Chip Caray: He was an orphan. He didn't know what family life was about. He didn't prioritize that, in a lot of ways. You know, for Harry, it was beer, babes and baseball, in that order. Family at times really suffered. I think that as I got into the business, and I started doing games and started to make my way up the ranks, as it were, I think he came to understand me in a way that he wasn't able to understand me, because I was doing something that he could relate to.

Very late in his life, I think he came to understand the importance of family and legacy and all that kind of stuff. Looking back, I wish we'd been able to share some of those moments together in Chicago when I was there, because that was the original plan. And obviously, that never happened.

(NOTE: Chip was hired to begin calling Cubs games with his grandfather in 1998. But Harry passed away approximately six weeks before the season began.) What do you think that day meant to your dad?
Chip Caray: Anytime your kid does something, it makes you feel good. You're happy for your child. When I came to the Braves for the first time, in ‘91, he had a very honest conversation with me. He said. "Look, you're my kid, I'll do everything I can to help you. You have to help yourself, obviously, but I'll do everything I can to help you. But if you run afoul of a coach or manager, general manager or something, I can't help you."

I think he was really, really proud. Again, my parents divorced. I didn't have much of a relationship with my dad until I got out of high school and went to the University of Georgia. I've said all the time that baseball has given our family everything. It's also taken away a lot because of the things we missed; those family relationships. I've always said that the opportunity to work with my grandfather would have closed a huge circle in our family. That never happened.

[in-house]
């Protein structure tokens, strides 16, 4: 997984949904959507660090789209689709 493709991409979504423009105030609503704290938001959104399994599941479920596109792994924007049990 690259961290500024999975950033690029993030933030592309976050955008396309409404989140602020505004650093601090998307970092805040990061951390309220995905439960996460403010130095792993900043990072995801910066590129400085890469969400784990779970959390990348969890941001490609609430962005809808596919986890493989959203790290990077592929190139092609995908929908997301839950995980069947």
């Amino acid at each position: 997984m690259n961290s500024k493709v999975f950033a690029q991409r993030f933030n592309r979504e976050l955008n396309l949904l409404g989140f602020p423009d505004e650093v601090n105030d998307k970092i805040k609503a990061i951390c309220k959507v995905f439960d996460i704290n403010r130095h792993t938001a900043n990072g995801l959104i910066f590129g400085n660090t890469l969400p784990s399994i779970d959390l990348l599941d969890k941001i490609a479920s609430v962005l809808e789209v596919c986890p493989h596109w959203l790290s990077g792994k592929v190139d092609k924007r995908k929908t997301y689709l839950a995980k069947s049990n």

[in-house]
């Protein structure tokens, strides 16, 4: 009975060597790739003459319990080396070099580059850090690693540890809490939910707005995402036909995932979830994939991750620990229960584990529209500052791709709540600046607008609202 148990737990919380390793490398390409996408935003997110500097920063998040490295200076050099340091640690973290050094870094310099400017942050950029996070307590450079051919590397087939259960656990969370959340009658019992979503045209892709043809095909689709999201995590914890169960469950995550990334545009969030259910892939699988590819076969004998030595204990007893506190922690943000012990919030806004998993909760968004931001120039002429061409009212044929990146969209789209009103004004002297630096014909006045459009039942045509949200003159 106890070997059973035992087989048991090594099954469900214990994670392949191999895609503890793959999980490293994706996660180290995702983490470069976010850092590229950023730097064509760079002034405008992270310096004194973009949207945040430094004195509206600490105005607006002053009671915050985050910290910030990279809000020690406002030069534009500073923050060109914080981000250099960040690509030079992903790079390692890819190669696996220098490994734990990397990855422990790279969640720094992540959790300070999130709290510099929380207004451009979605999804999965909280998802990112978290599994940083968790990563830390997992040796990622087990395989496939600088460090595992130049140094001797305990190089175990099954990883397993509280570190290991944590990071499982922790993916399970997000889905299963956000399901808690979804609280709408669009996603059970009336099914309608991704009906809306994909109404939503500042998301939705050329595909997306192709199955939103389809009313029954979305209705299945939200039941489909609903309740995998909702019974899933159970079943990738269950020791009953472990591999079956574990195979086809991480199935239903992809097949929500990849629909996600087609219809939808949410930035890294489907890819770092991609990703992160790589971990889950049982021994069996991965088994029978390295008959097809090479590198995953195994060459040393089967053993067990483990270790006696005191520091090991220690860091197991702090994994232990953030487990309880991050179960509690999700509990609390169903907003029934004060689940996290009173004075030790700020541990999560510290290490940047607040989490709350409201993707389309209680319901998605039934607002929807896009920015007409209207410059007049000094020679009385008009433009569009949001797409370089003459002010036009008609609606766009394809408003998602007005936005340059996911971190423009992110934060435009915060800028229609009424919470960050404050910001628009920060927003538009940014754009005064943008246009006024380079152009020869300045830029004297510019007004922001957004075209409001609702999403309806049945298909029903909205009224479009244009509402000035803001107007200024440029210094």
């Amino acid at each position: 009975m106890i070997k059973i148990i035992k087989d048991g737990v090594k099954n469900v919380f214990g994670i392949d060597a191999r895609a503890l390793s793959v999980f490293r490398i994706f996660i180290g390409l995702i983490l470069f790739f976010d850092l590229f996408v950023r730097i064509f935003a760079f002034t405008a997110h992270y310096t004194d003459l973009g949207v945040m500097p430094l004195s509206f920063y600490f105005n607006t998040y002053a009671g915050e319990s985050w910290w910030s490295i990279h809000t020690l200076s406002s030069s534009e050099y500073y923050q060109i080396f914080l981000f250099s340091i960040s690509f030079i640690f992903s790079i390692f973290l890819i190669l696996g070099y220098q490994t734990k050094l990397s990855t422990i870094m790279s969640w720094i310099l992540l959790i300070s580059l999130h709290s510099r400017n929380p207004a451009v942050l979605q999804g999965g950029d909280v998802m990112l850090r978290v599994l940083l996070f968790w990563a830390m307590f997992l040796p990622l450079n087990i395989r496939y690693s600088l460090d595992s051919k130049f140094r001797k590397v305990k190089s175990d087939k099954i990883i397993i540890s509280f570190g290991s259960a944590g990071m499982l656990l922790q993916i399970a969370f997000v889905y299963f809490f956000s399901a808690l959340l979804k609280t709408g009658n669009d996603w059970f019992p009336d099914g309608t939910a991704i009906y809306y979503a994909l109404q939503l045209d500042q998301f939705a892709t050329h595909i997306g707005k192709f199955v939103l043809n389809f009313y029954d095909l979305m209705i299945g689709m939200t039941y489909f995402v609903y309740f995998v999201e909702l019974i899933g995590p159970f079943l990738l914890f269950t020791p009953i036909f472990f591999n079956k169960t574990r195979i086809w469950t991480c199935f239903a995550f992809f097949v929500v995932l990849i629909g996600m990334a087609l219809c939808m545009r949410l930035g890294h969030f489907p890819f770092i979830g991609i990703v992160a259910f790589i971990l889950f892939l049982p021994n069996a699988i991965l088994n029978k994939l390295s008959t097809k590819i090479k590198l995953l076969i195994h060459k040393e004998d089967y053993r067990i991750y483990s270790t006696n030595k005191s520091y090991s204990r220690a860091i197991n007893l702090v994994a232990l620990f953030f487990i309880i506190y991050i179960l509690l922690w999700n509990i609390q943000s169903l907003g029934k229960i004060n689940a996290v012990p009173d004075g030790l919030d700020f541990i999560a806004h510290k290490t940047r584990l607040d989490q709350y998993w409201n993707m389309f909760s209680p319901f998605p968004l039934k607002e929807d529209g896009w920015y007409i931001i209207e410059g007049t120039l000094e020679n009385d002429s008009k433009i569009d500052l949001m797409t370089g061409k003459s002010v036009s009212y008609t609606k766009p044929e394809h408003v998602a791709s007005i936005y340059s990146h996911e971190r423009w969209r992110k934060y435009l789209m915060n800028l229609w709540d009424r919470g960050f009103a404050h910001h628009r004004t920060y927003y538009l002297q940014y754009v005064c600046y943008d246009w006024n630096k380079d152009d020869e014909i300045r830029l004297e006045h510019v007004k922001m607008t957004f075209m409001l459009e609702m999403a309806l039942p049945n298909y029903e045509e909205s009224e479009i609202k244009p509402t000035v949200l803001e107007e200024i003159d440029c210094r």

So for me personally, to be able to come back and work with my dad, be his son, take him to the doctor's office, take him to lunch, get his suitcase on the road, have a drink with him as an adult, be a colleague, and be his kid, I hope it was rewarding for him, because it was rewarding for me. I'm eternally grateful for the stupid stuff that he and I got to experience together for those five or six years before he died. It was life changing. What was the seventh inning stretch like that day?
Chip Caray: I was like everybody else growing up in the Midwest. I came home from high school, watched the Cubs and saw this crazy, old, goofy dude with the big glasses sing terribly and laughed along with it. My impression that day was, "This is really cool. Wow, I’m related to this guy." God, it’s terrifying to see your future.

Then there was the fact that 10,000 sets of eyes or however many people were in attendance turned and looked at him. You know, that's when I started to come to grips with the idea that, you know, Harry Caray is a big deal. To me, he was my grandfather. From afar, I didn’t buy into the celebrity part of it. At the end of the day, it's supposed to be entertainment and fun. And he made those games fun.